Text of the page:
WASHINGTON (AP) — President Donald Trump has lost another informal adviser from the business world: billionaire investor Carl Icahn, who gave the White House guidance on its deregulation efforts.
Icahn said in a letter to Trump released Friday that he is stepping down to prevent "partisan bickering" about his unofficial role that Democrats suggested could benefit him financially. Trump lost a pair of business advisory councils on Wednesday over his inability to condemn the role white supremacists played in violence last weekend in Charlottesville, Virginia.
But Icahn — who made his name and fortune as a corporate raider in the 1980s — indicated that his resignation was due to criticism regarding the appearance of possible ethical conflicts.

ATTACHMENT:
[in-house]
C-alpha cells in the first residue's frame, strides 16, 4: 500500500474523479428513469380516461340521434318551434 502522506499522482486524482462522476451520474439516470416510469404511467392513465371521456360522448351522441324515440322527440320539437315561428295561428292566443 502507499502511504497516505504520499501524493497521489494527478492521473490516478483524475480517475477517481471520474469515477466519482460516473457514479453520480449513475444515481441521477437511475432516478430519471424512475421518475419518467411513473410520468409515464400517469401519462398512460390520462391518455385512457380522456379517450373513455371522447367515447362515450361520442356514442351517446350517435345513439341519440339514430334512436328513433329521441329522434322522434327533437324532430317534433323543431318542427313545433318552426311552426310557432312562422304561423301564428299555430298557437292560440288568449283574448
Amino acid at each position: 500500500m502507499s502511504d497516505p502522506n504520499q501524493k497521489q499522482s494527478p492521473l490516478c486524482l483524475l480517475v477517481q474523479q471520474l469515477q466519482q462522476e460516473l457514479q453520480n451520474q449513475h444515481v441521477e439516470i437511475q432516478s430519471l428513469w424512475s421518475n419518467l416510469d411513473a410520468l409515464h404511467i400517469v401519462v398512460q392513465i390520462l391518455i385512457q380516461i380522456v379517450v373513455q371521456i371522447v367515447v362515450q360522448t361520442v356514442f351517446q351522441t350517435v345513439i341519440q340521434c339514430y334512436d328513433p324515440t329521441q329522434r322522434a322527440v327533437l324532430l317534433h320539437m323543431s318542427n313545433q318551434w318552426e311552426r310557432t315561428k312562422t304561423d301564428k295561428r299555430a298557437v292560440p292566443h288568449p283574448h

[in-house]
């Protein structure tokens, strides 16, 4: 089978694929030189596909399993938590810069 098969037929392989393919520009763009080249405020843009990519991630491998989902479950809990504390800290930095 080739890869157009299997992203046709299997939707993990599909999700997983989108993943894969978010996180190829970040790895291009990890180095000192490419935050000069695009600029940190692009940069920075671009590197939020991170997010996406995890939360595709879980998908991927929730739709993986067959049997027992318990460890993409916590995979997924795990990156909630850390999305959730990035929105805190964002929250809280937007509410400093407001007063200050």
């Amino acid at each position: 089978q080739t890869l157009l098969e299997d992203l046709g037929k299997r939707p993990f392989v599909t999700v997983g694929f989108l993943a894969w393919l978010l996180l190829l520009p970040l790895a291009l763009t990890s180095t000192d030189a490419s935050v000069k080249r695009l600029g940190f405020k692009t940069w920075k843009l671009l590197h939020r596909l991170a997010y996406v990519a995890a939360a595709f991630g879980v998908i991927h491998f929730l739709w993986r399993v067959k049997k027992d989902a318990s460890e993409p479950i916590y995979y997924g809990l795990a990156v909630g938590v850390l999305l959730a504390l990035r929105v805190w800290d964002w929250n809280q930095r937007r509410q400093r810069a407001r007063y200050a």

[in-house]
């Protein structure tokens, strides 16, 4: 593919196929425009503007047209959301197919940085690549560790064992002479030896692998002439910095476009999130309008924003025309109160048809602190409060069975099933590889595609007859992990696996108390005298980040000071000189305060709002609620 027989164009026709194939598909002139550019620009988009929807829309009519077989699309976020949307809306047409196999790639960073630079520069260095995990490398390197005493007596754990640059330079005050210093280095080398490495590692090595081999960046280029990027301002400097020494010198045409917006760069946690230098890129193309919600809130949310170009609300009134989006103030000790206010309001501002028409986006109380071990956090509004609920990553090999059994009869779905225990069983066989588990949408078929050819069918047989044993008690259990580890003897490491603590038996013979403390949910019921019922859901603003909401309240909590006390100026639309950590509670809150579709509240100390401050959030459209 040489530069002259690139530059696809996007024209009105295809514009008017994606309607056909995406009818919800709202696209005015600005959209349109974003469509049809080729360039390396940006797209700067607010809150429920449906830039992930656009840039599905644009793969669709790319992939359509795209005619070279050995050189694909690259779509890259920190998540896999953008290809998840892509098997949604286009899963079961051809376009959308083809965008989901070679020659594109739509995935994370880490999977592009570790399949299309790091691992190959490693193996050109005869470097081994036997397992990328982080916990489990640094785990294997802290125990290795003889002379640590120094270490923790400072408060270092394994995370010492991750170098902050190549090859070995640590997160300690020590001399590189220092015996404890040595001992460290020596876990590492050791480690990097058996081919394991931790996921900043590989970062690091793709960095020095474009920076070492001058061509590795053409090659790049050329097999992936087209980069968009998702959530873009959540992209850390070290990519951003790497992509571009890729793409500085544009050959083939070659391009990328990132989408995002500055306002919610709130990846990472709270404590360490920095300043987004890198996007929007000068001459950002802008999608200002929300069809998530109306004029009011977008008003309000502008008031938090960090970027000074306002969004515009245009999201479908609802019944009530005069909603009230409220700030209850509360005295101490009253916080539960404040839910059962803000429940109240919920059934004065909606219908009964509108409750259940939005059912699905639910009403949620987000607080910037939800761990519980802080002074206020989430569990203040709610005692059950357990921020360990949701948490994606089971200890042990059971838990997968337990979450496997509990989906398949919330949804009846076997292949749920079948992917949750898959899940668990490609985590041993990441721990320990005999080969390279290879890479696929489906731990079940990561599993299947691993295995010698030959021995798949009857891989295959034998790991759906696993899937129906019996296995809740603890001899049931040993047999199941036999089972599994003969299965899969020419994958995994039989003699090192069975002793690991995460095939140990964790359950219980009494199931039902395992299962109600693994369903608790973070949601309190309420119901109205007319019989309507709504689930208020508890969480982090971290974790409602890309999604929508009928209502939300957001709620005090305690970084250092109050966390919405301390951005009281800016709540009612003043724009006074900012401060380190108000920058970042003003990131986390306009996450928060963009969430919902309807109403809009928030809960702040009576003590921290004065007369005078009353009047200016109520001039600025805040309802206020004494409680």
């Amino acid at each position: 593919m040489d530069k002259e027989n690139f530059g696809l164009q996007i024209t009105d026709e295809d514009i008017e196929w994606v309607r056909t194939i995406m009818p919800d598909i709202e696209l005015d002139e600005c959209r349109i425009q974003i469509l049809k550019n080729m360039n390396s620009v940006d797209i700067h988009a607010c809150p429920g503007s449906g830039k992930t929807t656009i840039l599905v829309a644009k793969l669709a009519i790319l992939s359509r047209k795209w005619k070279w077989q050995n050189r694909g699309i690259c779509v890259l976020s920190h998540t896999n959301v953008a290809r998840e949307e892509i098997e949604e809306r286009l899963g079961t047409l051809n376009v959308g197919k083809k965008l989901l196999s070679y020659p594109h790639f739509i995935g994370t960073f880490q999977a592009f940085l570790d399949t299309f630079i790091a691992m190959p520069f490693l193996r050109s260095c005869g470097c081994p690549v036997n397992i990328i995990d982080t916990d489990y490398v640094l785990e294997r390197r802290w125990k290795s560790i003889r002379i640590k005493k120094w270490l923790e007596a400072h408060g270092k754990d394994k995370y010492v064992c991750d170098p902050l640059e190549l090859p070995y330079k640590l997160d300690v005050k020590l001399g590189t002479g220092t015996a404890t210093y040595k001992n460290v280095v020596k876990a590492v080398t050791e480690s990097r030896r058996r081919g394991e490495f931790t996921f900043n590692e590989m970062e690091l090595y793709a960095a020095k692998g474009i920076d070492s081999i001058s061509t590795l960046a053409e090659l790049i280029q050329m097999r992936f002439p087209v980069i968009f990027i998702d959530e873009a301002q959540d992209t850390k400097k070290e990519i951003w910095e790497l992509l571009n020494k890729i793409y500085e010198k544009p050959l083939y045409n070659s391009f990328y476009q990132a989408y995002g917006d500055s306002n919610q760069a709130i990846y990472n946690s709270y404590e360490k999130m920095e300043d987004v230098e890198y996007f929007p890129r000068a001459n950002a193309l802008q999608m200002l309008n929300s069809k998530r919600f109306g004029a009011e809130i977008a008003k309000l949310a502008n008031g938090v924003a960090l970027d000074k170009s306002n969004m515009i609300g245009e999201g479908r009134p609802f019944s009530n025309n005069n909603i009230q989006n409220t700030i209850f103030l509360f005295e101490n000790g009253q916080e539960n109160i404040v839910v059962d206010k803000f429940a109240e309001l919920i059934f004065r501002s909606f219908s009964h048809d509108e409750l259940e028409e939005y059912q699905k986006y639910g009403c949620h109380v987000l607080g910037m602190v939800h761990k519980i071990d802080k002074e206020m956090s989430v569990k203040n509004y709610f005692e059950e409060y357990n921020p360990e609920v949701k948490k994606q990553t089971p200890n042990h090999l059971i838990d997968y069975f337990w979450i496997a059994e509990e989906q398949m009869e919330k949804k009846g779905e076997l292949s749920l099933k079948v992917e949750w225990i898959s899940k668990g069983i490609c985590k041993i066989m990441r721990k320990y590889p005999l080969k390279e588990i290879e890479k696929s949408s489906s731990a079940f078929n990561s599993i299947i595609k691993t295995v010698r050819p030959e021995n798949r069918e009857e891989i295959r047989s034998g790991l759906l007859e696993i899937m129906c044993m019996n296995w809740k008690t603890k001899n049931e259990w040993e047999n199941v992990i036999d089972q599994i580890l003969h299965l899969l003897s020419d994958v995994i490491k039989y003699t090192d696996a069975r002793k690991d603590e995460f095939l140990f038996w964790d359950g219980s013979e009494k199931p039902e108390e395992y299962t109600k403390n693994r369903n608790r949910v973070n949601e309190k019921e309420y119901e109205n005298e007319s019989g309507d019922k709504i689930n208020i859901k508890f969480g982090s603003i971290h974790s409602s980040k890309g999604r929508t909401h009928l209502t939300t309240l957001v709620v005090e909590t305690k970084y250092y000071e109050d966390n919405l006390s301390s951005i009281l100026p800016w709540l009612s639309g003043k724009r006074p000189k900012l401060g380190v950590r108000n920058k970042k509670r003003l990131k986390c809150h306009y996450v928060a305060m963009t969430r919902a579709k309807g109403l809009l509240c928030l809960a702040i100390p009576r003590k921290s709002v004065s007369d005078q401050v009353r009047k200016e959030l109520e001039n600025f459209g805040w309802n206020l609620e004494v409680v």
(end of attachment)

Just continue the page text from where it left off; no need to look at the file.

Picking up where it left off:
"I never had access to nonpublic information or profited from my position, nor do I believe that my role presented conflicts of interest," Icahn wrote.
He added that, out of an abundance of caution, he had limited his input to broad matters of policy about the oil-refining industry. Icahn controls a sizable stake in refiner CVR Energy. As an unofficial adviser, Icahn wasn't required to submit financial records to the Office of Government Ethics to address any conflicts of interest.
Icahn also said he was stepping down because he didn't want to cloud the work of Neomi Rao, who as head of the Office of Information and Regulatory Affairs is the administration's point person on regulations.
On the campaign trail, Trump praised Icahn as the kind of tenacious dealmaker that he would bring into his administration.
At an August 2015 event in South Carolina, Trump called Icahn "one of the best" and indicated that he might be in charge of negotiating U.S. trade deals.
"If I put Carl in charge of Japan, 'Carl, handle Japan trade deals,'" Trump said. "It's over, just walk away, let him run the — oh, forget it. They even know that they don't have a chance. OK? It's over."